Overhead of Using Spare Nodes

TitleOverhead of Using Spare Nodes
Publication TypeJournal Article
Year of Publication2020
AuthorsHori, A., K. Yoshinaga, T. Herault, A. Bouteiller, G. Bosilca, and Y. Ishikawa
JournalThe International Journal of High Performance Computing Applications
Date Published2020-02
Keywordscommunication performance, fault mitigation, Fault tolerance, sliding method, spare node

With the increasing fault rate on high-end supercomputers, the topic of fault tolerance has been gathering attention. To cope with this situation, various fault-tolerance techniques are under investigation; these include user-level, algorithm-based fault-tolerance techniques and parallel execution environments that enable jobs to continue following node failure. Even with these techniques, some programs with static load balancing, such as stencil computation, may underperform after a failure recovery. Even when spare nodes are present, they are not always substituted for failed nodes in an effective way. This article considers the questions of how spare nodes should be allocated, how to substitute them for faulty nodes, and how much the communication performance is affected by such a substitution. The third question stems from the modification of the rank mapping by node substitutions, which can incur additional message collisions. In a stencil computation, rank mapping is done in a straightforward way on a Cartesian network without incurring any message collisions. However, once a substitution has occurred, the optimal node-rank mapping may be destroyed. Therefore, these questions must be answered in a way that minimizes the degradation of communication performance. In this article, several spare node allocation and failed node substitution methods will be proposed, analyzed, and compared in terms of communication performance following the substitution. The proposed substitution methods are named sliding methods. The sliding methods are analyzed by using our developed simulation program and evaluated by using the K computer, Blue Gene/Q (BG/Q), and TSUBAME 2.5. It will be shown that when failures occur, the stencil communication performance on the K and BG/Q can be slowed around 10 times depending on the number of node failures. The barrier performance on the K can be cut in half. On BG/Q, barrier performance can be slowed by a factor of 10. Further, it will also be shown that almost no such communication performance degradation can be seen on TSUBAME 2.5. This is because TSUBAME 2.5 has an Infiniband network connected with a FatTree topology, while the K computer and BG/Q have dedicated Cartesian networks. Thus, the communication performance degradation depends on network characteristics.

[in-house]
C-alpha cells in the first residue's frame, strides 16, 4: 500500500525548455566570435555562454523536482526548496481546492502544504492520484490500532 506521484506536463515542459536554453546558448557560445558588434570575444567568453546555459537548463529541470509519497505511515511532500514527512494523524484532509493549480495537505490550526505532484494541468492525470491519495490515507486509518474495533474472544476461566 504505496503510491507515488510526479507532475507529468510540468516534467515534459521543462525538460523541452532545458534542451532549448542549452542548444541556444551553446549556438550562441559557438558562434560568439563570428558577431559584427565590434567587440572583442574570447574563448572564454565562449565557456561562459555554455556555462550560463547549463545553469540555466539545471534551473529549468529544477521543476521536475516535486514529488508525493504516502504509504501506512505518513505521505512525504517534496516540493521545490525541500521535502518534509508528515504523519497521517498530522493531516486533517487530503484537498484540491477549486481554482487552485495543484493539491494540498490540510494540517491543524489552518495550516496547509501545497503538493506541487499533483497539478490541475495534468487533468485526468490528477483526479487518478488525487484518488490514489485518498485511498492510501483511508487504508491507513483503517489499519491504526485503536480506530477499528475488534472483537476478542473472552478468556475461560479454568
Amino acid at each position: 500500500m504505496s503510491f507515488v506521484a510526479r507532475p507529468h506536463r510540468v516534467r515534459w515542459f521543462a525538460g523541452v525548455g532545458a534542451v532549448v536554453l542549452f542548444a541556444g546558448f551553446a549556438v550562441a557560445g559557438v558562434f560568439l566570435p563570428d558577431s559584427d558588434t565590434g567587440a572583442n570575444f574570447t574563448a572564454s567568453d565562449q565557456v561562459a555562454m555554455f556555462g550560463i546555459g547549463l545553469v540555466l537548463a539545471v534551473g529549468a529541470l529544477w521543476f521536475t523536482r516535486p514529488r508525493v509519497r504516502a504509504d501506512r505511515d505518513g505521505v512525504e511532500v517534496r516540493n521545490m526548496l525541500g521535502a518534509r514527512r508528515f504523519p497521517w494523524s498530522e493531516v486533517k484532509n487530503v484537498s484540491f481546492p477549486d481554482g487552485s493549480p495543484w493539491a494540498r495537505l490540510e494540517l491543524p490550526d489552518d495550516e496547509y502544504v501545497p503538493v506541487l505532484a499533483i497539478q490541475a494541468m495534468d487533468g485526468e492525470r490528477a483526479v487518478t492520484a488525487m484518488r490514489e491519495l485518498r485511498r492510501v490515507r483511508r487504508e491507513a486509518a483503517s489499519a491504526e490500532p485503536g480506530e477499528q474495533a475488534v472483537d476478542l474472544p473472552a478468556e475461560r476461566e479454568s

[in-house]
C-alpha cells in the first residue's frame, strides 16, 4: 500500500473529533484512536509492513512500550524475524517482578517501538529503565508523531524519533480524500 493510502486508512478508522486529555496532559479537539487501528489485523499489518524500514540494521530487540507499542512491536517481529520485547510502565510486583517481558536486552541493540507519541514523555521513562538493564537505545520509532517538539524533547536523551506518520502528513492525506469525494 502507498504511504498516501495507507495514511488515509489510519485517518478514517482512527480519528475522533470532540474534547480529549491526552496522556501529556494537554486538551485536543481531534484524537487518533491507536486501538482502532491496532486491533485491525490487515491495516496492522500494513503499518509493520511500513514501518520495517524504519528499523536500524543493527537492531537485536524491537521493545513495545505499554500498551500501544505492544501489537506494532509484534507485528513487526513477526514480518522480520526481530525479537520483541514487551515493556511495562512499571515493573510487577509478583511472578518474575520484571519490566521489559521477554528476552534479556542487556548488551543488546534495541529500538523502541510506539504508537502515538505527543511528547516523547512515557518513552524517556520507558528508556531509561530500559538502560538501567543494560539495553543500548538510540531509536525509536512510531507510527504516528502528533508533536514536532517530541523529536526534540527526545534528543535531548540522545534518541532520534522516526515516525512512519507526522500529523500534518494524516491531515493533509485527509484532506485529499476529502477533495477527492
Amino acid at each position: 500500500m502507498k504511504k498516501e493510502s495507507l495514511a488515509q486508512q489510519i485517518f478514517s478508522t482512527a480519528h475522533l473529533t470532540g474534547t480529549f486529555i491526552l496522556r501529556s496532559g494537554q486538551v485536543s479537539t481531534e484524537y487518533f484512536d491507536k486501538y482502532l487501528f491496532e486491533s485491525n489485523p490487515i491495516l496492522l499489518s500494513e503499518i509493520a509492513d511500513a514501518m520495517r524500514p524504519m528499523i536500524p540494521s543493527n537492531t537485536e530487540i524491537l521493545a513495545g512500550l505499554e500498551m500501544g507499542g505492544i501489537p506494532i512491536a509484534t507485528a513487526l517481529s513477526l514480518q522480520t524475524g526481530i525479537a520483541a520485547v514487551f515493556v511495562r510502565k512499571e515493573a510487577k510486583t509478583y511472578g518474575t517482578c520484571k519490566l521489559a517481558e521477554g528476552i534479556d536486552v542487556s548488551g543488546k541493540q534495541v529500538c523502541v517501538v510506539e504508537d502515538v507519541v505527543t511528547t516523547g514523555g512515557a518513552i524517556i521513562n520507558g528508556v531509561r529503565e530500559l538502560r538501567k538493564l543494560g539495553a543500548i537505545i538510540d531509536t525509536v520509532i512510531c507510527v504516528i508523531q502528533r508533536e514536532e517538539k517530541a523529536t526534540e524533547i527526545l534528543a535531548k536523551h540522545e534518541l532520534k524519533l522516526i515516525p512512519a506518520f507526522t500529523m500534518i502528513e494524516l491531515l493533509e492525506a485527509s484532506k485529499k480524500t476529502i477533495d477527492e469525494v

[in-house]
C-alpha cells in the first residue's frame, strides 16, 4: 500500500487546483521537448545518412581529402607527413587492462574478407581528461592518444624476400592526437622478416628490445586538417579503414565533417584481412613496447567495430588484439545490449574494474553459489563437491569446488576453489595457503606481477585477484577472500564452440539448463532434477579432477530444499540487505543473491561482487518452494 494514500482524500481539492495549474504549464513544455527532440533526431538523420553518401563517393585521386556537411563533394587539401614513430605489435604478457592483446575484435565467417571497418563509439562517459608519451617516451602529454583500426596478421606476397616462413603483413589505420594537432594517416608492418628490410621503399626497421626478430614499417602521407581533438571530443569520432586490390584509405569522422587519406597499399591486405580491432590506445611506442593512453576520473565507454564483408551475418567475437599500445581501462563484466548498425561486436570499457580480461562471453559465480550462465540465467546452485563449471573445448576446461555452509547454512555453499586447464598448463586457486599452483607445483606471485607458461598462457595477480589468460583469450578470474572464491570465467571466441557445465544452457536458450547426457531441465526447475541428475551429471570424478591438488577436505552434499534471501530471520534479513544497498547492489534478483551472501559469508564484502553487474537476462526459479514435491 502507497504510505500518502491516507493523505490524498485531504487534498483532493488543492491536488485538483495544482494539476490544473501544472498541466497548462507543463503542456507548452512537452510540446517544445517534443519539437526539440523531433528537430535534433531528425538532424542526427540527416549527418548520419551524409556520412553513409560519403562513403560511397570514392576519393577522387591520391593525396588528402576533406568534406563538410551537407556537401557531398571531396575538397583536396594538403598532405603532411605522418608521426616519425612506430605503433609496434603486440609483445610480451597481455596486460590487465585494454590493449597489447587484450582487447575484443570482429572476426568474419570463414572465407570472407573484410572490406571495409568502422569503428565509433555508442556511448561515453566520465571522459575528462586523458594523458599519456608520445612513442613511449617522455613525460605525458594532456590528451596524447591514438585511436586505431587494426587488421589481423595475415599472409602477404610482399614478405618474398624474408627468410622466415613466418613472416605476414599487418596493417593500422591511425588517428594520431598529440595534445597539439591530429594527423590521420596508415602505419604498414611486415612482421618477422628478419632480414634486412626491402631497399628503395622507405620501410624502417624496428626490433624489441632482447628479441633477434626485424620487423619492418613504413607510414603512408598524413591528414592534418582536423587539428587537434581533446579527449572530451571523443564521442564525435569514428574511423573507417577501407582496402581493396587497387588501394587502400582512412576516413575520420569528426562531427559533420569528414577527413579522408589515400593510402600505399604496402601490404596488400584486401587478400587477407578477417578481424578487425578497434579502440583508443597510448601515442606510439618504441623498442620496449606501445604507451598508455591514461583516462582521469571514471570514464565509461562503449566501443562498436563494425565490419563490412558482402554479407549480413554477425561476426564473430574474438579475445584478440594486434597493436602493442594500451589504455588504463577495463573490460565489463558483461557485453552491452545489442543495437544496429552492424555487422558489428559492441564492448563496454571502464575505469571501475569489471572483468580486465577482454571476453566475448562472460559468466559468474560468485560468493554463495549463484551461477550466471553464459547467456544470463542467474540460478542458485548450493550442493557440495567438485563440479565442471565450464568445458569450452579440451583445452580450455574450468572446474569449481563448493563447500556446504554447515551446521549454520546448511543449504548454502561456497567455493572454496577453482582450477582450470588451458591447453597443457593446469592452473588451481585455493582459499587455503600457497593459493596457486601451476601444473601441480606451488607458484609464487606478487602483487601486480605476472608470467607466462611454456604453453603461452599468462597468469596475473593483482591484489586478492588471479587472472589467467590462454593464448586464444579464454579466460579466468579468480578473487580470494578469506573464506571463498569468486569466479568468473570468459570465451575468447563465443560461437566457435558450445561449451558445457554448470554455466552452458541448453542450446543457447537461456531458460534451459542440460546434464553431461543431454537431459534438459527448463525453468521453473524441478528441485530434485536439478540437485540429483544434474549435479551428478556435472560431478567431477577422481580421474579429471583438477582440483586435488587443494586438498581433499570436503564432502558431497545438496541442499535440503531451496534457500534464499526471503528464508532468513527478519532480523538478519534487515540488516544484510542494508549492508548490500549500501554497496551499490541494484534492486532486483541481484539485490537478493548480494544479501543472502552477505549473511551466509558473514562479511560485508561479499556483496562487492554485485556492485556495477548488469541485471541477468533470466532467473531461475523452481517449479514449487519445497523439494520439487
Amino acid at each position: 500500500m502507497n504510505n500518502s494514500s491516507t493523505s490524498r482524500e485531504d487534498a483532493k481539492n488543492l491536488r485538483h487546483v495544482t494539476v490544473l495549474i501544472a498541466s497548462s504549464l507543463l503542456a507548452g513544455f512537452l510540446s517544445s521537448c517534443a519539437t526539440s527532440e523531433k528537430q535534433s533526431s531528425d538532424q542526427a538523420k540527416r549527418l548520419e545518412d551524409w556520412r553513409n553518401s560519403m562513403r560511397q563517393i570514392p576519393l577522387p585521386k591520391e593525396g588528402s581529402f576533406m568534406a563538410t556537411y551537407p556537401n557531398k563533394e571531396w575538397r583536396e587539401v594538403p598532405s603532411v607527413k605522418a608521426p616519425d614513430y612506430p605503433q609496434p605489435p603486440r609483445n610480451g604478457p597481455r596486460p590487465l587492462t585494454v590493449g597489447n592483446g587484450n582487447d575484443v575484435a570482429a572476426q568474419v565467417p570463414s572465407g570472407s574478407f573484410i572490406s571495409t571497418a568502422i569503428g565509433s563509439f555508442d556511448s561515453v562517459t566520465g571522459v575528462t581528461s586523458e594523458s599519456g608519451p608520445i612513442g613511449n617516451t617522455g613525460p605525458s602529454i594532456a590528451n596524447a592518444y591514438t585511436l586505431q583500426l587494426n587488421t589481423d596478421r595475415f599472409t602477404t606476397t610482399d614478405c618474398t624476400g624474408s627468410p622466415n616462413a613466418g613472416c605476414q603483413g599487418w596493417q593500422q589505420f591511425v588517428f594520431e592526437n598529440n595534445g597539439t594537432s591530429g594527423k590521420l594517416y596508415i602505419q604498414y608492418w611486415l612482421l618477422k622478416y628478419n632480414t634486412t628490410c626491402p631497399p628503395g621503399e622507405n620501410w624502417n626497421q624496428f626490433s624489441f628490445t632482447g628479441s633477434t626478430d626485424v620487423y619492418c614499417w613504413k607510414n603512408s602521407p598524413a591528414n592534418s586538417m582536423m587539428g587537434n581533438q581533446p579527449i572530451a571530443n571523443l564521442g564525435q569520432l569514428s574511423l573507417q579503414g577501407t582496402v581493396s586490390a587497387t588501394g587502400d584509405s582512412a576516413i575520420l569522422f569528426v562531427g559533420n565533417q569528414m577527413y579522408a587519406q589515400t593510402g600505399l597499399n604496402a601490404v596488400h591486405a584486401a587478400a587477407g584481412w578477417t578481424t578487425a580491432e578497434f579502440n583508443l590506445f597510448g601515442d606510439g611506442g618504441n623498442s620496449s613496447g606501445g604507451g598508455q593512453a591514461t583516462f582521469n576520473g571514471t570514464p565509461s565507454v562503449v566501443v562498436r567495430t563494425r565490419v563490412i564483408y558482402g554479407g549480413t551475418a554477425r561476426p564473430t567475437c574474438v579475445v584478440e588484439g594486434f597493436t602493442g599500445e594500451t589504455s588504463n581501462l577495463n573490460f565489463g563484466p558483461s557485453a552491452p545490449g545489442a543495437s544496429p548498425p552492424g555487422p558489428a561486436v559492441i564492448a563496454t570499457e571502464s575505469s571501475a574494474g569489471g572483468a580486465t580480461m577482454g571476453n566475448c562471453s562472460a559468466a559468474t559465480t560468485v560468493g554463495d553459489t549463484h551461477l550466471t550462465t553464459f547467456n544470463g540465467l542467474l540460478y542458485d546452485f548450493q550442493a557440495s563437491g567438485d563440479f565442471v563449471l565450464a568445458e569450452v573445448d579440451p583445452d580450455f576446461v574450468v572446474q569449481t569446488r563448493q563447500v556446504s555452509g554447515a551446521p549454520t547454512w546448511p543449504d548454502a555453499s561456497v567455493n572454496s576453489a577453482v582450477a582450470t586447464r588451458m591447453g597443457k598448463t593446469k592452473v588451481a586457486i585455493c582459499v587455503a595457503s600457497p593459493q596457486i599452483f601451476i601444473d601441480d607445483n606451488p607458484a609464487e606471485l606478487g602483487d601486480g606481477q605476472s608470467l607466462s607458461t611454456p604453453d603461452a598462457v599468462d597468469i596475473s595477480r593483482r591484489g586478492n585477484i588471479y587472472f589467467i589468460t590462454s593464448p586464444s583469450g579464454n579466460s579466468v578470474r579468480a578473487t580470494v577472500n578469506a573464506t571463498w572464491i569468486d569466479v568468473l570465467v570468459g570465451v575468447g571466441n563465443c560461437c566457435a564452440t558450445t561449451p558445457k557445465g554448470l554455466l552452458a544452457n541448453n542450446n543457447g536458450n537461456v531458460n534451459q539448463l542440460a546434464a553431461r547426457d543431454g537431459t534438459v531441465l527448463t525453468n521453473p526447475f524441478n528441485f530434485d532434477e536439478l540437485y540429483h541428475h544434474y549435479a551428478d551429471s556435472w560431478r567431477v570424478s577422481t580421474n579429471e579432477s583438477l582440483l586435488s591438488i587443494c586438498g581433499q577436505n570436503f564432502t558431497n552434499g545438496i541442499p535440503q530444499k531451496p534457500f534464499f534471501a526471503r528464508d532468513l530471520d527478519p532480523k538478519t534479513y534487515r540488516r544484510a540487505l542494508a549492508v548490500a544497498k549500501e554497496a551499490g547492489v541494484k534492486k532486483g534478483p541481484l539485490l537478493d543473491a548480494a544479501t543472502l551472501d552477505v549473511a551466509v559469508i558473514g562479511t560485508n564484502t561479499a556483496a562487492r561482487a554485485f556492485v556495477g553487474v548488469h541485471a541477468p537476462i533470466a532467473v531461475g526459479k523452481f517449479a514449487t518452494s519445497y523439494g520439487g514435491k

Short TitleThe International Journal of High Performance Computing Applications
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